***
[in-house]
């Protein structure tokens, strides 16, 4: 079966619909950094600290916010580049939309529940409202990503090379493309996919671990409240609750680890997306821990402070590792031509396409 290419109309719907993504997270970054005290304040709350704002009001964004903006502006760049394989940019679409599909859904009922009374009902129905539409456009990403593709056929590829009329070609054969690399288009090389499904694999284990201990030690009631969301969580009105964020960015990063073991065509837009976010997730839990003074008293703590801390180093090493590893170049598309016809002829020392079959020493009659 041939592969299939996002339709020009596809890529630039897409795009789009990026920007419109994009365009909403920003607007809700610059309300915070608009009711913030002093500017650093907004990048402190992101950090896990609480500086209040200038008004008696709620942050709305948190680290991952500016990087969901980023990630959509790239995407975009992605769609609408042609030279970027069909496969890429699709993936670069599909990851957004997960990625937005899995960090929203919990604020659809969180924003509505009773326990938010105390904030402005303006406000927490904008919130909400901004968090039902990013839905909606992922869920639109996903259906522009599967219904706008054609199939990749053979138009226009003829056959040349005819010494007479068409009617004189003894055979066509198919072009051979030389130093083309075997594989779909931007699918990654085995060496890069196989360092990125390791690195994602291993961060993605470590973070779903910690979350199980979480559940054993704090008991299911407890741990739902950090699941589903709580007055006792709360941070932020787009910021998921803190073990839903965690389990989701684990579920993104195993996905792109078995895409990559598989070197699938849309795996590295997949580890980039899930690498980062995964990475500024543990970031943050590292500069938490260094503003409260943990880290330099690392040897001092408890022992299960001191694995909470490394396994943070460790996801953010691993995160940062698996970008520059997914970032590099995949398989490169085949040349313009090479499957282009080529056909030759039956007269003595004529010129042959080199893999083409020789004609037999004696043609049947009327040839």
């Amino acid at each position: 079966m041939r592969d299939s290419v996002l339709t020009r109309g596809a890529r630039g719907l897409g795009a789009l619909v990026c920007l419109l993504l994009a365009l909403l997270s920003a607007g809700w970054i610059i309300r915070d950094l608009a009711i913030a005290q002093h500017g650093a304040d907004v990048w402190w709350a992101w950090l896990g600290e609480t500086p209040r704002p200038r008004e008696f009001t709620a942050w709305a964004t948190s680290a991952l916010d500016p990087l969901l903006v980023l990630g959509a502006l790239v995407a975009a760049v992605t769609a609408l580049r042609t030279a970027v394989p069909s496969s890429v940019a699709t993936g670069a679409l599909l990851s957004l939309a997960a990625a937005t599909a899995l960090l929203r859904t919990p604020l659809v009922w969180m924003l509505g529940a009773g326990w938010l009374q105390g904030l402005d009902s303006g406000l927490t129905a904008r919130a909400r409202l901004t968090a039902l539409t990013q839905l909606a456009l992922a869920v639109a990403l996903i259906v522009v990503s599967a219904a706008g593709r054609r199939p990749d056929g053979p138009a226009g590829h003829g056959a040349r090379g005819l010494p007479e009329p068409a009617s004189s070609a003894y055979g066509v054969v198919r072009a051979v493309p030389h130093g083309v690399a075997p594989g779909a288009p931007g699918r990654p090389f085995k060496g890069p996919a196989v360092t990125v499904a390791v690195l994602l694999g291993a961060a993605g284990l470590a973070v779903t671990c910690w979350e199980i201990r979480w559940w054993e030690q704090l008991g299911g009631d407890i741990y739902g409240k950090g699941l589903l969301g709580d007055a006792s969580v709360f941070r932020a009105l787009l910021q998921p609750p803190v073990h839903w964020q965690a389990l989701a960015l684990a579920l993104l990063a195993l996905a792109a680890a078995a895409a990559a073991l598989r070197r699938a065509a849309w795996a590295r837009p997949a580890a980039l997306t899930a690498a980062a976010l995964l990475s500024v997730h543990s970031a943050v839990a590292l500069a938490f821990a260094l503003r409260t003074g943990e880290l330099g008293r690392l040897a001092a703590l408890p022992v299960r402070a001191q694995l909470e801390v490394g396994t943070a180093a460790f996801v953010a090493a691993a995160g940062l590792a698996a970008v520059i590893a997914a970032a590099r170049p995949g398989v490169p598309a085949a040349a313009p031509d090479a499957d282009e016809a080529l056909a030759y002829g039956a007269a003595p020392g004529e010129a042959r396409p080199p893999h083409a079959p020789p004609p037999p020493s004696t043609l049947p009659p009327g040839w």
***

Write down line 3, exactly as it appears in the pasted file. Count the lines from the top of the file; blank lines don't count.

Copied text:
């Amino acid at each position: 079966m041939r592969d299939s290419v996002l339709t020009r109309g596809a890529r630039g719907l897409g795009a789009l619909v990026c920007l419109l993504l994009a365009l909403l997270s920003a607007g809700w970054i610059i309300r915070d950094l608009a009711i913030a005290q002093h500017g650093a304040d907004v990048w402190w709350a992101w950090l896990g600290e609480t500086p209040r704002p200038r008004e008696f009001t709620a942050w709305a964004t948190s680290a991952l916010d500016p990087l969901l903006v980023l990630g959509a502006l790239v995407a975009a760049v992605t769609a609408l580049r042609t030279a970027v394989p069909s496969s890429v940019a699709t993936g670069a679409l599909l990851s957004l939309a997960a990625a937005t599909a899995l960090l929203r859904t919990p604020l659809v009922w969180m924003l509505g529940a009773g326990w938010l009374q105390g904030l402005d009902s303006g406000l927490t129905a904008r919130a909400r409202l901004t968090a039902l539409t990013q839905l909606a456009l992922a869920v639109a990403l996903i259906v522009v990503s599967a219904a706008g593709r054609r199939p990749d056929g053979p138009a226009g590829h003829g056959a040349r090379g005819l010494p007479e009329p068409a009617s004189s070609a003894y055979g066509v054969v198919r072009a051979v493309p030389h130093g083309v690399a075997p594989g779909a288009p931007g699918r990654p090389f085995k060496g890069p996919a196989v360092t990125v499904a390791v690195l994602l694999g291993a961060a993605g284990l470590a973070v779903t671990c910690w979350e199980i201990r979480w559940w054993e030690q704090l008991g299911g009631d407890i741990y739902g409240k950090g699941l589903l969301g709580d007055a006792s969580v709360f941070r932020a009105l787009l910021q998921p609750p803190v073990h839903w964020q965690a389990l989701a960015l684990a579920l993104l990063a195993l996905a792109a680890a078995a895409a990559a073991l598989r070197r699938a065509a849309w795996a590295r837009p997949a580890a980039l997306t899930a690498a980062a976010l995964l990475s500024v997730h543990s970031a943050v839990a590292l500069a938490f821990a260094l503003r409260t003074g943990e880290l330099g008293r690392l040897a001092a703590l408890p022992v299960r402070a001191q694995l909470e801390v490394g396994t943070a180093a460790f996801v953010a090493a691993a995160g940062l590792a698996a970008v520059i590893a997914a970032a590099r170049p995949g398989v490169p598309a085949a040349a313009p031509d090479a499957d282009e016809a080529l056909a030759y002829g039956a007269a003595p020392g004529e010129a042959r396409p080199p893999h083409a079959p020789p004609p037999p020493s004696t043609l049947p009659p009327g040839w």